2) Considering how split polls are on Bush (and other political leaders) I don't think you'll find any single leader in the US who could instill such loyalty in even a majority of people to come close to what would be required for a facist state. The concept of a single culture (in the sense they are talking about) taking hold here too is somewhat laughable.

3) Frankly if anything we are running the risk of the corps becoming more powerful than the state, not the corps becoming part of the state. Which brings up an interesting approach, if you want to talk about corp "facism" (in a multinational "cyberpunk" sense) that's something I might buy we run the risk of. The US becoming a facist state though... I think we've got a long way to go before that.

The funny thing is looking through the list above IMHO it seems we run more of a risk of becoming a facist state by following the Dem/Liberal ideals than those traditionally attributed to Reps/Conservatives. The concept of the state being supreme in all matters, the idea of a single culture (that seems to frown upon anyone that doesn't think exactly like they do) [although both sides certainly do this especially wrt specific key issues] and the combination of state and corporation (from the state side).
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Old 09-10-05, 02:59 PM   #6
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So who's behind the "Coming US Facism"?
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Old 09-10-05, 03:33 PM   #7
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I think it's the Extreme Right Wing Conspiracy - or is it the Extreme Left Wing Conspiracy that's behind it all?

I can't seem to remember which.
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Old 09-10-05, 03:42 PM   #8
hahn
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Quote:
Originally Posted by nemein
1) There are certainly tendencies in the extreme of each party to do this, even then though there is still a strong individualistic nature in the common American IMHO. They'll only follow a party so long and in so many things before having to go their own way, either completely or in part. The fact that they are free to do so willingly is one of the main reasons I don't think fascism will take ahold here.
I agree somewhat with the first part of your first sentence. However, the problem is that the extreme left currently doesn't hold any power. That is not true of the right. The question is, how far right are they? How much further right can they go? Are they even truly representative of the right? Or are the right merely following them because it suits their purpose since they have a common enemy: the left?

Quote:
2) Considering how split polls are on Bush (and other political leaders) I don't think you'll find any single leader in the US who could instill such loyalty in even a majority of people to come close to what would be required for a facist state. The concept of a single culture (in the sense they are talking about) taking hold here too is somewhat laughable.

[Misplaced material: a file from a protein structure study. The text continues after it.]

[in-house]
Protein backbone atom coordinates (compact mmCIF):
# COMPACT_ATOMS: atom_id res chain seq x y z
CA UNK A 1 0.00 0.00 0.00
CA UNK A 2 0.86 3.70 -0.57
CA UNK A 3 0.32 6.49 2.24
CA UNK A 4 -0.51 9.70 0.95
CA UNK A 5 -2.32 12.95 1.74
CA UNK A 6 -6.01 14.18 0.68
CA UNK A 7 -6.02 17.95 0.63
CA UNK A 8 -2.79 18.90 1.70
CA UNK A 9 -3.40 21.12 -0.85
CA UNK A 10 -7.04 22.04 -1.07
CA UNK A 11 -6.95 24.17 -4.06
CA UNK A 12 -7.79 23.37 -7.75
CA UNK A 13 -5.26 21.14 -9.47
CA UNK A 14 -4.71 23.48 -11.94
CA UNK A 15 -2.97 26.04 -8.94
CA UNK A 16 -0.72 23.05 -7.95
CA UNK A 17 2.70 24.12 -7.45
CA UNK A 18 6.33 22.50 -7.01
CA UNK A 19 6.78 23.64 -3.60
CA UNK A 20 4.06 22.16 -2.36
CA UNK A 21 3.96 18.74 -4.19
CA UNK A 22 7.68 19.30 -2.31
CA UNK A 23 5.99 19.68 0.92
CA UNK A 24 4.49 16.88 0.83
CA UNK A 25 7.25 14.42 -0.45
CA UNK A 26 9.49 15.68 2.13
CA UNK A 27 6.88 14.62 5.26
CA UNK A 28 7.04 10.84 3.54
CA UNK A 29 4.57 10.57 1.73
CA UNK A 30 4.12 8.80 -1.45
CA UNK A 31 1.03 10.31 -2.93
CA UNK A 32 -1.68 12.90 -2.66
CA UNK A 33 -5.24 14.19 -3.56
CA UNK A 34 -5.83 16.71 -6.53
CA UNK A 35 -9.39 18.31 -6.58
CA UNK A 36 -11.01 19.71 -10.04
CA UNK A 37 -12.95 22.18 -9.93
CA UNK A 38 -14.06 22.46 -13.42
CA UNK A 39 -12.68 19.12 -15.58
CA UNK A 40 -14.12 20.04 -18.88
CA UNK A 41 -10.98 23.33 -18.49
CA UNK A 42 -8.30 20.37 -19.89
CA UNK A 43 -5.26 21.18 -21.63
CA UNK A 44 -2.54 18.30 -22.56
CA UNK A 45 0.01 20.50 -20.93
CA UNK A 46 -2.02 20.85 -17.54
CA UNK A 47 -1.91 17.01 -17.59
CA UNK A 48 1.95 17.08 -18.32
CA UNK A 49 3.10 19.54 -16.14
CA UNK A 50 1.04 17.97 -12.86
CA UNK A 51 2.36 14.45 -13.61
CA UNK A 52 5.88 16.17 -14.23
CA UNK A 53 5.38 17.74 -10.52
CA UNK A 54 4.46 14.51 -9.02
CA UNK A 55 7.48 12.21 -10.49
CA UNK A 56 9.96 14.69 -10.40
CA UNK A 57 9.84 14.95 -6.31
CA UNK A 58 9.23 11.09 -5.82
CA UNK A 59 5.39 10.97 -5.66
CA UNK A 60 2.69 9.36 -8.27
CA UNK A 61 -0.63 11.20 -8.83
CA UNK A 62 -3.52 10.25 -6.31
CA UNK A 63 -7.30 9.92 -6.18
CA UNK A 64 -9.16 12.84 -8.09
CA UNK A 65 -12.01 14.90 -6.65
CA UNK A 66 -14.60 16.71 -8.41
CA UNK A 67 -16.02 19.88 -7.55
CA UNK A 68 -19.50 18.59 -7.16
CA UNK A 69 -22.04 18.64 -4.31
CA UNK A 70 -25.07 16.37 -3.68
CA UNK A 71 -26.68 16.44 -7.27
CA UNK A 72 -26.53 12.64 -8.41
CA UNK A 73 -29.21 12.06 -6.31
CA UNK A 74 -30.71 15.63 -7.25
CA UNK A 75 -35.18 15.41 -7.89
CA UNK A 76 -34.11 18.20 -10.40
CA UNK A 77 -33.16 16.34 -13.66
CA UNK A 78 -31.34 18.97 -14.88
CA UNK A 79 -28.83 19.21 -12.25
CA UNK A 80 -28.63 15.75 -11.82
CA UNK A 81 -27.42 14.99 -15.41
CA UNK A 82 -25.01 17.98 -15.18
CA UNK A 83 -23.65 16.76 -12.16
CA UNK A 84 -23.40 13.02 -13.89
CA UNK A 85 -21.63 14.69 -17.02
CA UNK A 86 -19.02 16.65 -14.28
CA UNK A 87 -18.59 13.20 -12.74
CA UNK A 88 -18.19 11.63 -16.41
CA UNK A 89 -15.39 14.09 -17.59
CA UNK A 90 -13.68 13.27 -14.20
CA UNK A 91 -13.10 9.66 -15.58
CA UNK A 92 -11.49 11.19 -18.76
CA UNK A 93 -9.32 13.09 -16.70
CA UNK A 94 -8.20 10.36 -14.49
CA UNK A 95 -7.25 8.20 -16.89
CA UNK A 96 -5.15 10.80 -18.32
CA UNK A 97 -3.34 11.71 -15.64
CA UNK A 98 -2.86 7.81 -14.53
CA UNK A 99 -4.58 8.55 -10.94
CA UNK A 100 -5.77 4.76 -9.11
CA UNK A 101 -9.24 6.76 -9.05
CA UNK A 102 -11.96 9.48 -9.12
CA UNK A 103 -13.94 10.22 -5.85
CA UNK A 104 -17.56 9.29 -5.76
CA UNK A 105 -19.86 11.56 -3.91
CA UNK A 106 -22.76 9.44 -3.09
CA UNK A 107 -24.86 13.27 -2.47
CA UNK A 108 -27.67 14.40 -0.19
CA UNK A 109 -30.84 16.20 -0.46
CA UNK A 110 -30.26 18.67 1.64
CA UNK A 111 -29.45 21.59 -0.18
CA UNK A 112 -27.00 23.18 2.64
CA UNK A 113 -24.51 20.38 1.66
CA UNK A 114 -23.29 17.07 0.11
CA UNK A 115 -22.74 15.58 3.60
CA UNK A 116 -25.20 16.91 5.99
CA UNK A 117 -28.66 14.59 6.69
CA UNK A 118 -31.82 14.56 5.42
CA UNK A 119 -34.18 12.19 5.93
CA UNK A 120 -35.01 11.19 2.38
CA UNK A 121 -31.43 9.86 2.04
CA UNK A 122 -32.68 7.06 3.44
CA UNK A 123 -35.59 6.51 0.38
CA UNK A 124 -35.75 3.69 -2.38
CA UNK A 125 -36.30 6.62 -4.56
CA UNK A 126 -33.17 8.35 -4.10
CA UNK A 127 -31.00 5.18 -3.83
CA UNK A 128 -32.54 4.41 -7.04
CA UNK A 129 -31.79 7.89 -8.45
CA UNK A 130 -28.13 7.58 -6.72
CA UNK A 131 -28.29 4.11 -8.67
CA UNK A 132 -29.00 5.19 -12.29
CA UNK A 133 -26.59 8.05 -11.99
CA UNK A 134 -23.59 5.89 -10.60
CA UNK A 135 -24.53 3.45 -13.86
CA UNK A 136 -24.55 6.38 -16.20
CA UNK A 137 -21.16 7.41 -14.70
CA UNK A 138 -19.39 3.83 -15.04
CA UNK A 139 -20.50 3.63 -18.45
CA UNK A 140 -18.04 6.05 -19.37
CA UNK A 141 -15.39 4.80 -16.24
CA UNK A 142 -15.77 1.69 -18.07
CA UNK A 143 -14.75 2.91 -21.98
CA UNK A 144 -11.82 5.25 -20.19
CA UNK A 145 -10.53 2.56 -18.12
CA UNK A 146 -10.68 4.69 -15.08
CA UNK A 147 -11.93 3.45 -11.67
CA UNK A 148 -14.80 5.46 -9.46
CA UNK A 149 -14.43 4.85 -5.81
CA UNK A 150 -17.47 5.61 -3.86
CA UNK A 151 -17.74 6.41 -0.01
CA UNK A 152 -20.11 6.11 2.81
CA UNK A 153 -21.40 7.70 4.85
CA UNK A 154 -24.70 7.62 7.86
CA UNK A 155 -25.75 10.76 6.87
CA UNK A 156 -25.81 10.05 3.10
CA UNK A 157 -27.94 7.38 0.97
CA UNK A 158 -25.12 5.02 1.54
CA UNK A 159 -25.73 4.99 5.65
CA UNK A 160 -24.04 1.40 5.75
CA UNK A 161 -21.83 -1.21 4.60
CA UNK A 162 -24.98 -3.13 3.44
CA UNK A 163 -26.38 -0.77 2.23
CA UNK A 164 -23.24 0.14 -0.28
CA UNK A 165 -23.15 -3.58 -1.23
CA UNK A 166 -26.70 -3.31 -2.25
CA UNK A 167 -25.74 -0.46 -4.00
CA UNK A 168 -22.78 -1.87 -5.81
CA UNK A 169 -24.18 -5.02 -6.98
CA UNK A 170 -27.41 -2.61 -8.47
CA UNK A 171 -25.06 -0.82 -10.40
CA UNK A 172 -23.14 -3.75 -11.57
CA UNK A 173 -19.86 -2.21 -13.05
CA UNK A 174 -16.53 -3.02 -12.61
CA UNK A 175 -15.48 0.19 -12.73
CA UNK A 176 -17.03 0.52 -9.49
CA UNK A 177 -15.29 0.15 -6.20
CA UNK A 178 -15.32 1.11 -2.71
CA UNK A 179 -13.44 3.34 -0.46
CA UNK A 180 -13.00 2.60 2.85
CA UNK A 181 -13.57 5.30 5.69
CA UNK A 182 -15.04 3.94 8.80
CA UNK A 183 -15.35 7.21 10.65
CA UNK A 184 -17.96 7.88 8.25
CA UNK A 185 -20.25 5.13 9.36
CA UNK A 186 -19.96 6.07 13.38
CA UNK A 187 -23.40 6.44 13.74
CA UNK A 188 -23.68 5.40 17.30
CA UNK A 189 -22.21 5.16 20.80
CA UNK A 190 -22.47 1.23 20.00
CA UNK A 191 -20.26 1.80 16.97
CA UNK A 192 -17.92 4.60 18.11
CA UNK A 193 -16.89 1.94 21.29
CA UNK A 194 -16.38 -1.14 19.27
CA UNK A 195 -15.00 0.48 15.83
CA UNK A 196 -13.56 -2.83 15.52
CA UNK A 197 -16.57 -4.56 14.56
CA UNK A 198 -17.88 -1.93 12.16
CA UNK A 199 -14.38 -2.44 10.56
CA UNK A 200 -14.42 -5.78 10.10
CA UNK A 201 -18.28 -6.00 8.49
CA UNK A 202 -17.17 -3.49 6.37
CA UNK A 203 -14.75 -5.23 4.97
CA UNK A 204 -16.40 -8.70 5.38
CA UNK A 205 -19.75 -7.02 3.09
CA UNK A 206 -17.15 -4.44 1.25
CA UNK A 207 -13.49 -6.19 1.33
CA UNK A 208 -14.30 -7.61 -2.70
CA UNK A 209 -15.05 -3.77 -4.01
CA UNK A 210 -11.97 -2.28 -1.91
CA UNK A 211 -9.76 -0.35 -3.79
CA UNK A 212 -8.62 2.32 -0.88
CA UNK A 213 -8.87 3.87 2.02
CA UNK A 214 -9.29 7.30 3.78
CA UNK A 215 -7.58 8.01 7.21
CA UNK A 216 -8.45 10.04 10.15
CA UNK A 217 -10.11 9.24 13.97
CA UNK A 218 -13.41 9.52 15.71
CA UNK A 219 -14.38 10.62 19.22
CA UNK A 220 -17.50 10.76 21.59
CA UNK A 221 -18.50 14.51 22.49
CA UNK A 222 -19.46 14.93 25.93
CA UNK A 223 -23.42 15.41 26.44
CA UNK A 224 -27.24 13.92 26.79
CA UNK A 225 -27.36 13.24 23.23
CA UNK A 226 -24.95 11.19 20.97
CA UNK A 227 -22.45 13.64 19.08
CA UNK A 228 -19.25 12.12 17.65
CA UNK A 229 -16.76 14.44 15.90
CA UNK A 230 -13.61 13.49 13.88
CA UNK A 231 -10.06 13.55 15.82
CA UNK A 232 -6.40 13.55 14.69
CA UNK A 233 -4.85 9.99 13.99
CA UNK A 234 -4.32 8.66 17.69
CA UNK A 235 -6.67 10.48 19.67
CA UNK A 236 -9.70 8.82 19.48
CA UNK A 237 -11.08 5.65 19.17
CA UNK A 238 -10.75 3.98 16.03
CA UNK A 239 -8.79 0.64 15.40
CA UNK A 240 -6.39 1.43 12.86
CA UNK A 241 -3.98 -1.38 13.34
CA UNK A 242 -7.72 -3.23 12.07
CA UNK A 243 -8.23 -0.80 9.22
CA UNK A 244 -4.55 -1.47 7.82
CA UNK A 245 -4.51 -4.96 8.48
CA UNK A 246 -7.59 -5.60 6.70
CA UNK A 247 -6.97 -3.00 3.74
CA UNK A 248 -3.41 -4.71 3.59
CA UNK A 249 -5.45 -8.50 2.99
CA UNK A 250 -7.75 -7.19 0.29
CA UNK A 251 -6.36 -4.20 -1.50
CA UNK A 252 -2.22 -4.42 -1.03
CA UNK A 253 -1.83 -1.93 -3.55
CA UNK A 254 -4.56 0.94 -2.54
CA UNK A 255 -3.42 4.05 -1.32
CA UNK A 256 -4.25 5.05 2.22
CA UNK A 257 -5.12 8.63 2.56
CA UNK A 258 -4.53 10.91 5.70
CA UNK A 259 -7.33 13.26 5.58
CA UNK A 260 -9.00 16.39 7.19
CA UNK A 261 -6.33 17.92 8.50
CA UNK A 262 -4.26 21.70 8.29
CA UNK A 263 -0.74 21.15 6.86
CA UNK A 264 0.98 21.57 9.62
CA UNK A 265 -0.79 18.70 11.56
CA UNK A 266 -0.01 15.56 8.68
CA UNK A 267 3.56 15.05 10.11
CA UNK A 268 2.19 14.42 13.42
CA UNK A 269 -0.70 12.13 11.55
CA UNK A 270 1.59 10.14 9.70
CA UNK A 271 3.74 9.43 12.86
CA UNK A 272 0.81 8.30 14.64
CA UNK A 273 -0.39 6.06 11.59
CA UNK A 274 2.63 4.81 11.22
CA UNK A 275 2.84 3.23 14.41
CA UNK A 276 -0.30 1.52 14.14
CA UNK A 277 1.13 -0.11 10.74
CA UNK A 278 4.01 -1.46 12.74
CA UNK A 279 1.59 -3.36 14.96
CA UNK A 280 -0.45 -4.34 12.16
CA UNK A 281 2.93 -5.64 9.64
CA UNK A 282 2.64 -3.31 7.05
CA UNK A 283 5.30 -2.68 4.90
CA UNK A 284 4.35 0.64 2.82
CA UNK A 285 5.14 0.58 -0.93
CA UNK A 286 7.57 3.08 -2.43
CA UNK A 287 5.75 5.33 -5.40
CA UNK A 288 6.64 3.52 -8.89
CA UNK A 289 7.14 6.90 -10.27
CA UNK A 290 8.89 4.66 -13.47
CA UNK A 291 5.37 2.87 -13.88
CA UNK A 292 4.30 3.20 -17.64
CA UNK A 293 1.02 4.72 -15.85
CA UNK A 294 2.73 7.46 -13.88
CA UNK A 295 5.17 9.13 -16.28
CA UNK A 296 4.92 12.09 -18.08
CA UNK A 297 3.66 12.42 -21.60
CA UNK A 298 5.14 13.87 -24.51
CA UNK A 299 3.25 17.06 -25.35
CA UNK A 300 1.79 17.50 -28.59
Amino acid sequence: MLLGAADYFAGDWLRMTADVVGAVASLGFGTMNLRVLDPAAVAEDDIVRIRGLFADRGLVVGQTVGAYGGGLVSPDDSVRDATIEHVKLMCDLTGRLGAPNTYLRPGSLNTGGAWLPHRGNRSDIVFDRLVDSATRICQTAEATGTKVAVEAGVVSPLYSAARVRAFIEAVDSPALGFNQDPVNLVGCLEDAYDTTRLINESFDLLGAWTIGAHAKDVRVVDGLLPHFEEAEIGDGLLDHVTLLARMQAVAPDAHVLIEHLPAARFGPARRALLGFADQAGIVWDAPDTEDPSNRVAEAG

There are degrees of fascism. Just because we don't or won't burn books or kill Jews to try and 'purify' our culture doesn't mean we don't possess some fascist characteristics. Do you consider the recent judgement that Bush can detain Padilla to be in keeping with our principles of freedom and due process, or do you consider it a necessary bypass of our system to ensure our security?

I'm not losing sleep over the country becoming a fascist state. However, I am becoming increasingly concerned and even occasionally alarmed a how little resistance we are putting up to these little power grabs by the executive branch of our government. We may not become a full-on fascist state in the foreseeable future, but to have elements of fascism creep into our society IS, IMHO, worthy of concern. In the US, we appear to have grown complacent in the assumption that democracy precludes fascism. History teaches us that that is absolutely false.

Quote:
3) Frankly if anything we are running the risk of the corps becoming more powerful than the state, not the corps becoming part of the state. Which brings up an interesting approach, if you want to talk about corp "facism" (in a multinational "cyberpunk" sense) that's something I might buy we run the risk of. The US becoming a facist state though... I think we've got a long way to go before that.
Same response as above.

Quote:
The funny thing is looking through the list above IMHO it seems we run more of a risk of becoming a facist state by following the Dem/Liberal ideals than those traditionally attributed to Reps/Conservatives. The concept of the state being supreme in all matters, the idea of a single culture (that seems to frown upon anyone that doesn't think exactly like they do) [although both sides certainly do this especially wrt specific key issues] and the combination of state and corporation (from the state side).
First of all, I don't think we can any longer simply pair up Democrats with Liberals and Republicans with Conservatives. The political atmosphere has grown far more complicated. Second of all, I do consider myself a fairly typical liberal. I do NOT support the state being supreme in all matters, and I'm not certain where you would get this idea from. Actually, let me get more specific than that. I support the government providing economic means of ensuring we do not have a severely disadvantaged lower class. I am firmly against the governement getting involved or legislating social issues. Several people here are fond of asking why liberals want government to control healthcare. We don't! At least I don't. The government should not be deciding who gets what kind of healthcare. However, I DO think that they should just be providing economic assistance to get basic healthcare for those unable to get it for themselves. This is NOT the same thing as the control of healthcare which is what I keep seeing and hearing accusations of.